Christmas Responses Taken To Extremes
At one point in its history, one could argue that the West was too sure of itself as the foremost of civilizations. However, such is no longer the case today.
In theory, pluralists and multiculturalists contend that no way of life or culture is better than any other. Thus, one would think that Western and American perspectives and traditions would be welcomed into this expanded showcase of human achievement.
Yet unless one wants to bash the West for its past short comings, they had better think again. If anything, one is expected to feel the same kind of shame in regards to the most innocuous of traditions that was once reserved for more carnal subjects during exceedingly Victorian times.
As an endearing symbol of all that is good and beautiful in the world, one would think there would be no reason whatsoever to get all flustered over a Christmas tree. However, liberals in media and education who any other time believe next to nothing should be hidden even for the sake of propriety and decorum can't even seem interestingly to speak this festive decoration's name nor even that of the celebration in which this symbol has come to play an integral part.
Plastered across the front page of the Gazette papers of the Washington, DC Metropolitan for the week of 12/25/08 in bold oversized typeface was an otherwise bland "Happy Holidays".
Above that and below a photo of an illuminated Christmas evergreen was a caption reading, "Crowds gather around the 60-foot tree for the lighting ceremony and fireworks show to kick off the holiday season on Nov. 28 at National Harbor." What holiday is this editor referring to --- Arbor Day?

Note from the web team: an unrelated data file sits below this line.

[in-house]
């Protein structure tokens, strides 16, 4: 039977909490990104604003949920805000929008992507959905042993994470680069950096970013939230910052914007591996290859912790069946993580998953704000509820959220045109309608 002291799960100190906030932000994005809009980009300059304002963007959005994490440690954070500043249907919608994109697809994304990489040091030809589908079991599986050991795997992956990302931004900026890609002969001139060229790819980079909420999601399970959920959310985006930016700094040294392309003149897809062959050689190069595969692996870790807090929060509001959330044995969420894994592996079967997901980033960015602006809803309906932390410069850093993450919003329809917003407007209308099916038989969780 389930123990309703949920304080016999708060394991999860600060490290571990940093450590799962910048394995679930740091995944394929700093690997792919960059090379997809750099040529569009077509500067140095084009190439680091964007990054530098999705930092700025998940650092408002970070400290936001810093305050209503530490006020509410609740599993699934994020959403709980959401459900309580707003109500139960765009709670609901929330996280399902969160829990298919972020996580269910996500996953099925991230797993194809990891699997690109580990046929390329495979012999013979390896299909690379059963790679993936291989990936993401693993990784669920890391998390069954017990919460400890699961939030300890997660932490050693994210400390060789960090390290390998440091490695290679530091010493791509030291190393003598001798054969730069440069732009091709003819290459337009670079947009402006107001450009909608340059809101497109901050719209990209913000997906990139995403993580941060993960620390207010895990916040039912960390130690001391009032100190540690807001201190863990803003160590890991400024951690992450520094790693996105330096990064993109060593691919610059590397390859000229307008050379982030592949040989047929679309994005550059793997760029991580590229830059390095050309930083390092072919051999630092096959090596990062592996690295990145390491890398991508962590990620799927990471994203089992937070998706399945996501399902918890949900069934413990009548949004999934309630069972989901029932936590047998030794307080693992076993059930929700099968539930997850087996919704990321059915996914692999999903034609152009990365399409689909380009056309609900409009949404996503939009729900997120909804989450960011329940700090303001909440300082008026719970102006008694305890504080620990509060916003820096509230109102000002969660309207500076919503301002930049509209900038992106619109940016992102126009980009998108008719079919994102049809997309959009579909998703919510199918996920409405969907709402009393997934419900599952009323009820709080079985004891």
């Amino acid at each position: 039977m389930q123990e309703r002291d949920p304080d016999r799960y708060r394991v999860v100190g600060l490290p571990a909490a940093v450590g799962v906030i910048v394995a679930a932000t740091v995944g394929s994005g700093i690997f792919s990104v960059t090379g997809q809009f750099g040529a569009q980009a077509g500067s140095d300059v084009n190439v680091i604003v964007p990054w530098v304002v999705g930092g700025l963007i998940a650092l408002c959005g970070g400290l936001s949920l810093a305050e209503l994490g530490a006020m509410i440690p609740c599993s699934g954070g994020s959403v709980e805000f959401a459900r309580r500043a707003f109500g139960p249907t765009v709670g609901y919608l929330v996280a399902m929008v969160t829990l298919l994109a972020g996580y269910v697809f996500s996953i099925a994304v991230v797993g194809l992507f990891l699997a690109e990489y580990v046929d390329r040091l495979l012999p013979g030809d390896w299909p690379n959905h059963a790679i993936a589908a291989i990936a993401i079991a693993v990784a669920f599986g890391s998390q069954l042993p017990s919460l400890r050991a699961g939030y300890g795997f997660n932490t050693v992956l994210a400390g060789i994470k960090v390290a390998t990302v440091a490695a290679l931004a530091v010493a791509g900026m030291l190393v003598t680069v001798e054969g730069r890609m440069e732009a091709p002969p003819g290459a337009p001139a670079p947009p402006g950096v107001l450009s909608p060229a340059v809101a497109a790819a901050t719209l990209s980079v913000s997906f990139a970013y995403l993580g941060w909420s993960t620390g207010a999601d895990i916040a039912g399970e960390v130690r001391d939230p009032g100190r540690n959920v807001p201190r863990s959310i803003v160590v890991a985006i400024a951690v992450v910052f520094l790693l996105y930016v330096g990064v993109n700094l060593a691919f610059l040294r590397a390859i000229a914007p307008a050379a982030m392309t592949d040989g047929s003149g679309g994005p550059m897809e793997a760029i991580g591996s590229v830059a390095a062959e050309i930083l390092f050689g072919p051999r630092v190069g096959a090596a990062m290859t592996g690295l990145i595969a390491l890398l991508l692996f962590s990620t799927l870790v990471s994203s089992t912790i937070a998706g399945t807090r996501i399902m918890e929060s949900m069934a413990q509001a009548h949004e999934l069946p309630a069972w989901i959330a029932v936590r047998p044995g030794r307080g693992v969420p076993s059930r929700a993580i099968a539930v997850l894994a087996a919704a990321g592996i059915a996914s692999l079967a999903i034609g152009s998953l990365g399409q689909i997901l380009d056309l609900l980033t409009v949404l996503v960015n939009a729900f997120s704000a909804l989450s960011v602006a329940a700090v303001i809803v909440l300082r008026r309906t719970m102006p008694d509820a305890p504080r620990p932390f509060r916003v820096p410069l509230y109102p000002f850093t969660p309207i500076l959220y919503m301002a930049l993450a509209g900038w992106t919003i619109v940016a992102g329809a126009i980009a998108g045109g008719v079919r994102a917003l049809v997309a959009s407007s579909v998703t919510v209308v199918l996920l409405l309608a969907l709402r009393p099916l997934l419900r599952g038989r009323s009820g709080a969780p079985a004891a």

Martin Luther King Day and Black History Month are just around the corner. Will this same paper tiptoe around these celebrations as well?
If not, why not? Christmas is probably celebrated by nearly 90% of the American population so we are basically forced to go out of our way to avoid stepping on the toes of a very miniscule demographic.
By default, there is probably a higher percentage than that among the White community who have thought to themselves (even if they lacked the backbone to vocalize their ruminations for fear of repercussions at the hand of the fanatically tolerant) that Black History Month is inherently racist since there is no officially designated counterpart for White folks to be applauded for simply being White folks. But then again, since those raising such concerns are usually conservative, their sensibilities will not be addressed.
Martin Luther is believed to have said that man is like a drunk reeling his head from one wall to the next. This can be interpreted as an analogy of how society careens back and forth between deleterious extremes.
In response to the efforts to expunge Christmas from American culture, some have not simply responded by declaring more than "Merry Christmas" irrespective of the consequences but rather by wearing to work what ostensively amounts to a Jesus costume consisting of a robe and a replica of a crown of thorns. Of this, I am reminded of a quote from King of the Hill where the titular character responds to a longhaired, tattooed preacher, "I'm sure Jesus is plenty of places he doesn't want to be."
While nothing should be done to employees that exercise their right of conscience by saying "Merry Christmas" rather than "Happy Holidays", supervisors should not put up with subordinates showing up to work like this especially if the position deals with the public. It is, after all, the workplace under consideration and not a costume party.
Chesterton said, "It's the first effect of not believing in God that you lose your common sense." From how many respond to Christmas in either censoring it entirely or becoming so consumed by it they end up looking like fools, it seems America may be tottering along the abyss of total lunacy.
by Frederick Meekins